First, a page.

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The Cambridge History of English and American Literature in 18 Volumes (1907–21).
Volume II. The End of the Middle Ages.

XIII. The Introduction of Printing into England and the Early Work of the Press

§ 9. The Book of St. Albans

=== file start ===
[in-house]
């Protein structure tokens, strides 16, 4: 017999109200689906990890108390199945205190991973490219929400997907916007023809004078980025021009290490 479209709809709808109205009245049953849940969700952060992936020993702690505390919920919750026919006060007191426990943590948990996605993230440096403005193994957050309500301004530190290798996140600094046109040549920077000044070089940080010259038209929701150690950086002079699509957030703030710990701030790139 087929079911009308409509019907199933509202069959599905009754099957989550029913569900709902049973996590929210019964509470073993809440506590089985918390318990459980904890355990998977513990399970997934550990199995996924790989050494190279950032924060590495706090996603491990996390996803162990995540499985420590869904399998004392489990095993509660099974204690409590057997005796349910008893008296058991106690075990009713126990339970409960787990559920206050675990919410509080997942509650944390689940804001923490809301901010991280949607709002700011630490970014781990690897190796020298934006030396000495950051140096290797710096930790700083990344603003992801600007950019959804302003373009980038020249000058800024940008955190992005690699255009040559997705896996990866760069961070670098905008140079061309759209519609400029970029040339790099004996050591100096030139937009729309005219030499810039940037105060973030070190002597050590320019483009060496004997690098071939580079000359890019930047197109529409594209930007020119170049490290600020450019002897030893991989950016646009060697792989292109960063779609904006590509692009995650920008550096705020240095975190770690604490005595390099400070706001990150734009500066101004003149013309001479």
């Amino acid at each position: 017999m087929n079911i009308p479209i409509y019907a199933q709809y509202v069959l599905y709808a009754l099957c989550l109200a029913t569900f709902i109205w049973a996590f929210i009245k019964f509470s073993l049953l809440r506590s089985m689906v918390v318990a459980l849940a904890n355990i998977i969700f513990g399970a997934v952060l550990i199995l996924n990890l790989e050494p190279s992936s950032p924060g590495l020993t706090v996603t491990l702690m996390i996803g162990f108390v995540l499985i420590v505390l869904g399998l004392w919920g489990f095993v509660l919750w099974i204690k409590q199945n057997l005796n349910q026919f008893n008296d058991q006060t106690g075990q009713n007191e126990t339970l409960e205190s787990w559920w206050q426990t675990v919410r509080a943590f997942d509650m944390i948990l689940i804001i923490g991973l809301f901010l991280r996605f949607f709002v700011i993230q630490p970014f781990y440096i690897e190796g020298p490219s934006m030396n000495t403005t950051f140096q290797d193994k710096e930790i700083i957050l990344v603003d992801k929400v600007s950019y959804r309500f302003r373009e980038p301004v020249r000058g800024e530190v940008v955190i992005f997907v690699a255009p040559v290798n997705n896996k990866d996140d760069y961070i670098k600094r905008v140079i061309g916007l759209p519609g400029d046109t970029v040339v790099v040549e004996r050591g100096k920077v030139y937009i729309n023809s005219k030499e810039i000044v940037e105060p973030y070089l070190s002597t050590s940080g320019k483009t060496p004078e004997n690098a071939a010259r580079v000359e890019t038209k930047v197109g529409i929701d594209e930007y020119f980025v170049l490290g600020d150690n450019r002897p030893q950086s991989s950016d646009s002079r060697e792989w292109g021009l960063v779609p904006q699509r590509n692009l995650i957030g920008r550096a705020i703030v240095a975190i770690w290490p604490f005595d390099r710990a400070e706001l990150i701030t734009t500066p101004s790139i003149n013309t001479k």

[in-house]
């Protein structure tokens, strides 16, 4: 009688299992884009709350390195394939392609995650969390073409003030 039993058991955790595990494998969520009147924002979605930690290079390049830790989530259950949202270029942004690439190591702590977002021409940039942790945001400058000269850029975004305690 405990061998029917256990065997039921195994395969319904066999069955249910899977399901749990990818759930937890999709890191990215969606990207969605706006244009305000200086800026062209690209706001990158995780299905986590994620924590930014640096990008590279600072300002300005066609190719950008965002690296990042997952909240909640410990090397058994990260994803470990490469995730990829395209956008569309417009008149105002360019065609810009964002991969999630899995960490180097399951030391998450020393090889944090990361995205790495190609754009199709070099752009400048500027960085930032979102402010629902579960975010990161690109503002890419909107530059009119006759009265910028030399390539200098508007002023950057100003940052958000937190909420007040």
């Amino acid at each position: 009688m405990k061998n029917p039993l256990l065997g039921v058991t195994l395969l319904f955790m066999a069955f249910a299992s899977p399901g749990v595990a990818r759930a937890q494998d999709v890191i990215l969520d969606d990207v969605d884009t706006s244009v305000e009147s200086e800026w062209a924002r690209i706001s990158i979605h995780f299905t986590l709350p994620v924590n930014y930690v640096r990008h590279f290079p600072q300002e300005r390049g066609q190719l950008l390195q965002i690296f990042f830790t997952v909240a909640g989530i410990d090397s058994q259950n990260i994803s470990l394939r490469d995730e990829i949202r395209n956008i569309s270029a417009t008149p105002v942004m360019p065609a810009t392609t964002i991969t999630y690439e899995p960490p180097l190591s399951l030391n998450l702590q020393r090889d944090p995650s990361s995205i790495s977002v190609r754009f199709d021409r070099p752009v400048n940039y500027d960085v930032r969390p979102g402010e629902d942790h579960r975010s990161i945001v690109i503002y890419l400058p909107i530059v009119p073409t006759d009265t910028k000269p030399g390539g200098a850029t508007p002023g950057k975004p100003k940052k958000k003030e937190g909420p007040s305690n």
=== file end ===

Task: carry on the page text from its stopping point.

The last book from this press is well known under the title of The Book of St. Albans. It contains three treatises, the first on hawking, the second on hunting and the last on coat-armour or heraldry. Much has been written about the authorship of this book, which is probably not all from one hand. The part on hunting, which is in verse, ends with the words “Explicit Dam Julyans Barnes in her boke of huntyng,” and this is generally considered to refer to a somewhat mythical Juliana Berners, traditionally prioress of the nunnery of Sopwell near St. Albans. The treatise on heraldry is expressly said to have been translated and compiled at St. Albans, and is probably derived, in great part, from a work on the same subject written, in 1441, by Nicholas Upton and dedicated to Humphrey, duke of Gloucester. Whatever part dame Juliana Berners may have taken in the compilation of The Book of St. Albans, it is certainly not an original work, and the greater part of the books on hawking and hunting are derived from the Venerie de Twety, a work composed early in the fourteenth century. The work on fishing, which was added to succeeding editions of the book, appears, from internal evidence, to have been originally composed in English.